Thesis Process

The thesis is a portfolio of three papers written during the course of the student’s graduate school career accompanied by a critical comment that elaborates on the lessons that these papers teach and the thematic linkages between them.

The thesis writing process is an essential component of the MA in Government.  It is the culmination of graduate work in the program and the final product of the degree.  The thesis process is an opportunity for students to examine in depth important political or policy questions with the ultimate end of making an original contribution to research in the field.  In the process of writing their theses, students hone their research skills, improve their analytical abilities, sharpen their writing and communication style, and become subject-matter experts in their chosen area.

Thesis Requirements

The final thesis will consist of three papers (approximately 25 pages each).  Students must take three required Research and Thesis (RT) courses: RTI, RTII and RTIII.  These are described below.

The first paper is written in 470.850 Research and Thesis I).  Students should register for Research and Thesis I any time after having taken Government and Politics.  Generally it is recommended that you take this course as your third or fourth course when you have a good sense of what your thesis topic is. In Research and Thesis I students will learn about qualitative and some quantitative research methods in the social sciences.  Along with learning research methods, students will begin to write the first paper of their thesis portfolio in a collaborative environment with other students, working closely with the professor.

Students will enroll in 470.852 Research and Thesis II shortly after completing Research and Thesis I.  In Research and Thesis II, students will work in a collaborative environment with other students and with the professor to finish the second paper of the thesis portfolioStudent who are interested in writing a portfolio thesis using quantitative methods  may substitute 470.709 Introduction to Quantitative Research Methods for Research and Thesis.  Please consult with Dr. Bachner or a program director about your research plans before taking the Quantitative Research Methods course.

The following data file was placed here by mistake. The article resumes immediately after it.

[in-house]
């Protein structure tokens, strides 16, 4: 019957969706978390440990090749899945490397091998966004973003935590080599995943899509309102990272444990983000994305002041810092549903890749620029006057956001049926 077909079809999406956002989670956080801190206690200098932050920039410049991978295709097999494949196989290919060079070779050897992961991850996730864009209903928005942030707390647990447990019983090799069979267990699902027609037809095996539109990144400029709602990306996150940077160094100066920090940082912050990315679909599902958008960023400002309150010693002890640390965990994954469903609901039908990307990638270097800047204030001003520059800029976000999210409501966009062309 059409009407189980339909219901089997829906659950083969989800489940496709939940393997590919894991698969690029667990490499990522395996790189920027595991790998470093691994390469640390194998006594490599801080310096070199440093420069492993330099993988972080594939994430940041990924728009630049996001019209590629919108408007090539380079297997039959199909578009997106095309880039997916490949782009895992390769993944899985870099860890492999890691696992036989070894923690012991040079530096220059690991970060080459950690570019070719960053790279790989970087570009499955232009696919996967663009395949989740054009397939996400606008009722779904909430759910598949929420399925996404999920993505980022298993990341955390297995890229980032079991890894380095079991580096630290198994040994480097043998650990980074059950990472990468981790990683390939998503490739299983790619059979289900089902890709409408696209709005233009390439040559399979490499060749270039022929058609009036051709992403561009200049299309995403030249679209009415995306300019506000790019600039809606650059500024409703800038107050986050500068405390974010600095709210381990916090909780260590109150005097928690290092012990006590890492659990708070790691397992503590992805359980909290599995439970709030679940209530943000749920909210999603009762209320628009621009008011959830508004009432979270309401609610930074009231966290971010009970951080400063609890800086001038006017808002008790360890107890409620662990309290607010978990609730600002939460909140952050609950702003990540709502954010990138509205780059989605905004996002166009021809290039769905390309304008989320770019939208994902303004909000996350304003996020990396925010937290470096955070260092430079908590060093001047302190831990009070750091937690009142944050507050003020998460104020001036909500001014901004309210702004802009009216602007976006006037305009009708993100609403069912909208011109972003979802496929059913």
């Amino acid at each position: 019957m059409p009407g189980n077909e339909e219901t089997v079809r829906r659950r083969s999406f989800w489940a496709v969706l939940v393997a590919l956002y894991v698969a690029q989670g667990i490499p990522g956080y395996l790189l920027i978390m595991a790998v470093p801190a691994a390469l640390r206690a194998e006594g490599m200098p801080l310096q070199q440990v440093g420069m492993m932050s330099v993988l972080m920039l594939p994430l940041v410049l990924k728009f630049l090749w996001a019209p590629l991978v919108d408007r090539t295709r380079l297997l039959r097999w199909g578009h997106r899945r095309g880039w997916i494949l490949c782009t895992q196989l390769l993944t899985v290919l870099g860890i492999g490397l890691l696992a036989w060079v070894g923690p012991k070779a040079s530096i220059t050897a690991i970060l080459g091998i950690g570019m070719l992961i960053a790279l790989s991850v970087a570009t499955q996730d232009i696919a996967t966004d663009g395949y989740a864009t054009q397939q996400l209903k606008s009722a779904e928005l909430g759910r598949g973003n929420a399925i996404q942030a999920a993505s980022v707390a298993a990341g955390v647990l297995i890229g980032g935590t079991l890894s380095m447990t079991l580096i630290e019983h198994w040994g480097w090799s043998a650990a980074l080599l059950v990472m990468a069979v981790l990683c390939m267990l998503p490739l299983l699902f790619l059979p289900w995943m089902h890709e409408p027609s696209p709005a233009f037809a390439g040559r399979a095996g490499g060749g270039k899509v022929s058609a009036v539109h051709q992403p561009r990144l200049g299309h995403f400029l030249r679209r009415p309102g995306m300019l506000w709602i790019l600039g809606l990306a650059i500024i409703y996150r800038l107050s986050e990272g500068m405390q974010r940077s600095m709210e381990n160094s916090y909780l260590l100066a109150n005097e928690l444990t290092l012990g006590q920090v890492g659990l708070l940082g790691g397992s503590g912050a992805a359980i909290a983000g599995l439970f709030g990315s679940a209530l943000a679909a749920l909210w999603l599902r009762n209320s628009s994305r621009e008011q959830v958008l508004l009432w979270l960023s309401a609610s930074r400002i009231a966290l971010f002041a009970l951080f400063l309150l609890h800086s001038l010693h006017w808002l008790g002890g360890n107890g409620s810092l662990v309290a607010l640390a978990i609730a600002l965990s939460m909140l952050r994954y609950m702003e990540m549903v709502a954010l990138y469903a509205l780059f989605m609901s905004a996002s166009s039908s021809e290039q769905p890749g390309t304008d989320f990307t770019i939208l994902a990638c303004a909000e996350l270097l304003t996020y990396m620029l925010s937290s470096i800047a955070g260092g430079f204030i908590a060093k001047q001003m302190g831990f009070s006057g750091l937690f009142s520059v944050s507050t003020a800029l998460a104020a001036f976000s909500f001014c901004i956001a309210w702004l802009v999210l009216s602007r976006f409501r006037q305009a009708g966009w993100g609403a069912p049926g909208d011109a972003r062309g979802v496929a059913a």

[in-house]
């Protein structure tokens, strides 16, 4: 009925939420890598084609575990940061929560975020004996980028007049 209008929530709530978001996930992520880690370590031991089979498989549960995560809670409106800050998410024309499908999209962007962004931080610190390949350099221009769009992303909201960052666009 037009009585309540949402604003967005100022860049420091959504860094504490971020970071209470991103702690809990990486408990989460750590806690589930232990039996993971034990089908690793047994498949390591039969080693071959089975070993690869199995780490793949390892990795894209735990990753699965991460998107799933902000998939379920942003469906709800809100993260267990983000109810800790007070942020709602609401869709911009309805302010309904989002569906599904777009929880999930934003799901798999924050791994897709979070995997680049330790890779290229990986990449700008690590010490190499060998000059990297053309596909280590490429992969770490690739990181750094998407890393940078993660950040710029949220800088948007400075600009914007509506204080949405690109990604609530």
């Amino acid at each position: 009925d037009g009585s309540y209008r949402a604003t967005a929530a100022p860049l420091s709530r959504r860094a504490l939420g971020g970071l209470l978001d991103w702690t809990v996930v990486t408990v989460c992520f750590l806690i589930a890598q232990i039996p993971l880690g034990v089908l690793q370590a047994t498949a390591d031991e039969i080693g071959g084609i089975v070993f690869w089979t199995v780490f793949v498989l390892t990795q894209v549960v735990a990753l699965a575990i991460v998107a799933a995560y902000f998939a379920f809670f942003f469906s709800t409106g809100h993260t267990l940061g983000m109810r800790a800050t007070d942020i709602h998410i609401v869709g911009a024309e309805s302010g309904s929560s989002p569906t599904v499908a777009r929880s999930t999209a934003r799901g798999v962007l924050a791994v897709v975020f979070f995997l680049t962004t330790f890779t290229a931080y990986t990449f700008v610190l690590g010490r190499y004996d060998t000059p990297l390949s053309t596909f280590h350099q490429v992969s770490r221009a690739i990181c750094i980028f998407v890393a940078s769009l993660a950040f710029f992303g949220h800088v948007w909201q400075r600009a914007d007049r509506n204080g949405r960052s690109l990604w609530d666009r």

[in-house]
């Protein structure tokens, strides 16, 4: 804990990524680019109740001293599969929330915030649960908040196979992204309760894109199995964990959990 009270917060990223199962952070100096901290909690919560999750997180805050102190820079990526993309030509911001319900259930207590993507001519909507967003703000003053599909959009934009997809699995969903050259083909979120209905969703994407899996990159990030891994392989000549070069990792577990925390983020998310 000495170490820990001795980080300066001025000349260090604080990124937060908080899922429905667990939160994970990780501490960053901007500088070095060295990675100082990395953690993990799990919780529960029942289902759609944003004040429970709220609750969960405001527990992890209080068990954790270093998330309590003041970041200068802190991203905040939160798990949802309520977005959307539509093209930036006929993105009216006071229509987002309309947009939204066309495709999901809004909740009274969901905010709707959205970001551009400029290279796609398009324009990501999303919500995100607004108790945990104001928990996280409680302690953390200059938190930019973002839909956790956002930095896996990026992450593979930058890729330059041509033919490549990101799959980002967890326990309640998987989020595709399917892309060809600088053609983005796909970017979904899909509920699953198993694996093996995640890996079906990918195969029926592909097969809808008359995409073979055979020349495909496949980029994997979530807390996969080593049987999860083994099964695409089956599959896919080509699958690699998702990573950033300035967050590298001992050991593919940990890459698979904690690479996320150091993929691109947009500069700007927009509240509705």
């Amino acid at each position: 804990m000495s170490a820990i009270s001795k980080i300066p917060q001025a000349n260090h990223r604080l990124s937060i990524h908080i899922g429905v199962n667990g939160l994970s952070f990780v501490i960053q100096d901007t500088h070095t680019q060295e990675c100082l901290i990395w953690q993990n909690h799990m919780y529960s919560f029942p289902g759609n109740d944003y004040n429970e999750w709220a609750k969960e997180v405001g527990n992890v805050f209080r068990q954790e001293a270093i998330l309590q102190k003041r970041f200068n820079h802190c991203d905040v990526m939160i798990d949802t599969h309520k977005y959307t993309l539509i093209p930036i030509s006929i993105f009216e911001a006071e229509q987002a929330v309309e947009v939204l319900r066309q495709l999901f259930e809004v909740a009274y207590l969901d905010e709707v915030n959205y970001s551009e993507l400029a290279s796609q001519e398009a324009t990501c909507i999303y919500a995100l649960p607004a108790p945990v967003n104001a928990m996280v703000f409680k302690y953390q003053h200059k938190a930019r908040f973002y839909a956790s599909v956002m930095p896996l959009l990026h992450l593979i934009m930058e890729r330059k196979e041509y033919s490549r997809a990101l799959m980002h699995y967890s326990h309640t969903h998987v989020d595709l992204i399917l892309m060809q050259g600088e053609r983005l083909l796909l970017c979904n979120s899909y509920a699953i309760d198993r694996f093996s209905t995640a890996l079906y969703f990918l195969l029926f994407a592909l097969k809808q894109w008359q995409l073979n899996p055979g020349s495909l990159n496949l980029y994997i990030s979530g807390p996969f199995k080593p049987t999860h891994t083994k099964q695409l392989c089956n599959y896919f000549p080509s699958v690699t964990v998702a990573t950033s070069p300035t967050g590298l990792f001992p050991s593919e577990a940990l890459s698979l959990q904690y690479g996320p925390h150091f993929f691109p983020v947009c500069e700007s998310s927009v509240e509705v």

The third paper of the thesis portfolio should be researched and written in one of the electives a student takes.  Students should take care to adhere to the methodological guidelines learned in RTI and RTII when writing their third paper.

Students are expected to bring all three papers to their final required class, 470.800 Research and Thesis III.  In this class, students will revise the third paper and focus on writing the introductory commentary and conclusion to the portfolio.   We strongly advise students to meet with one of the program directors or program coordinators before registering for the course to make sure they are ready to complete the thesis.

The three papers of the portfolio must be written on a common theme.  Each paper can have an independent research question and argument, or you can choose to develop a single argument that is built through all three papers.

Thesis Writing, Formatting and References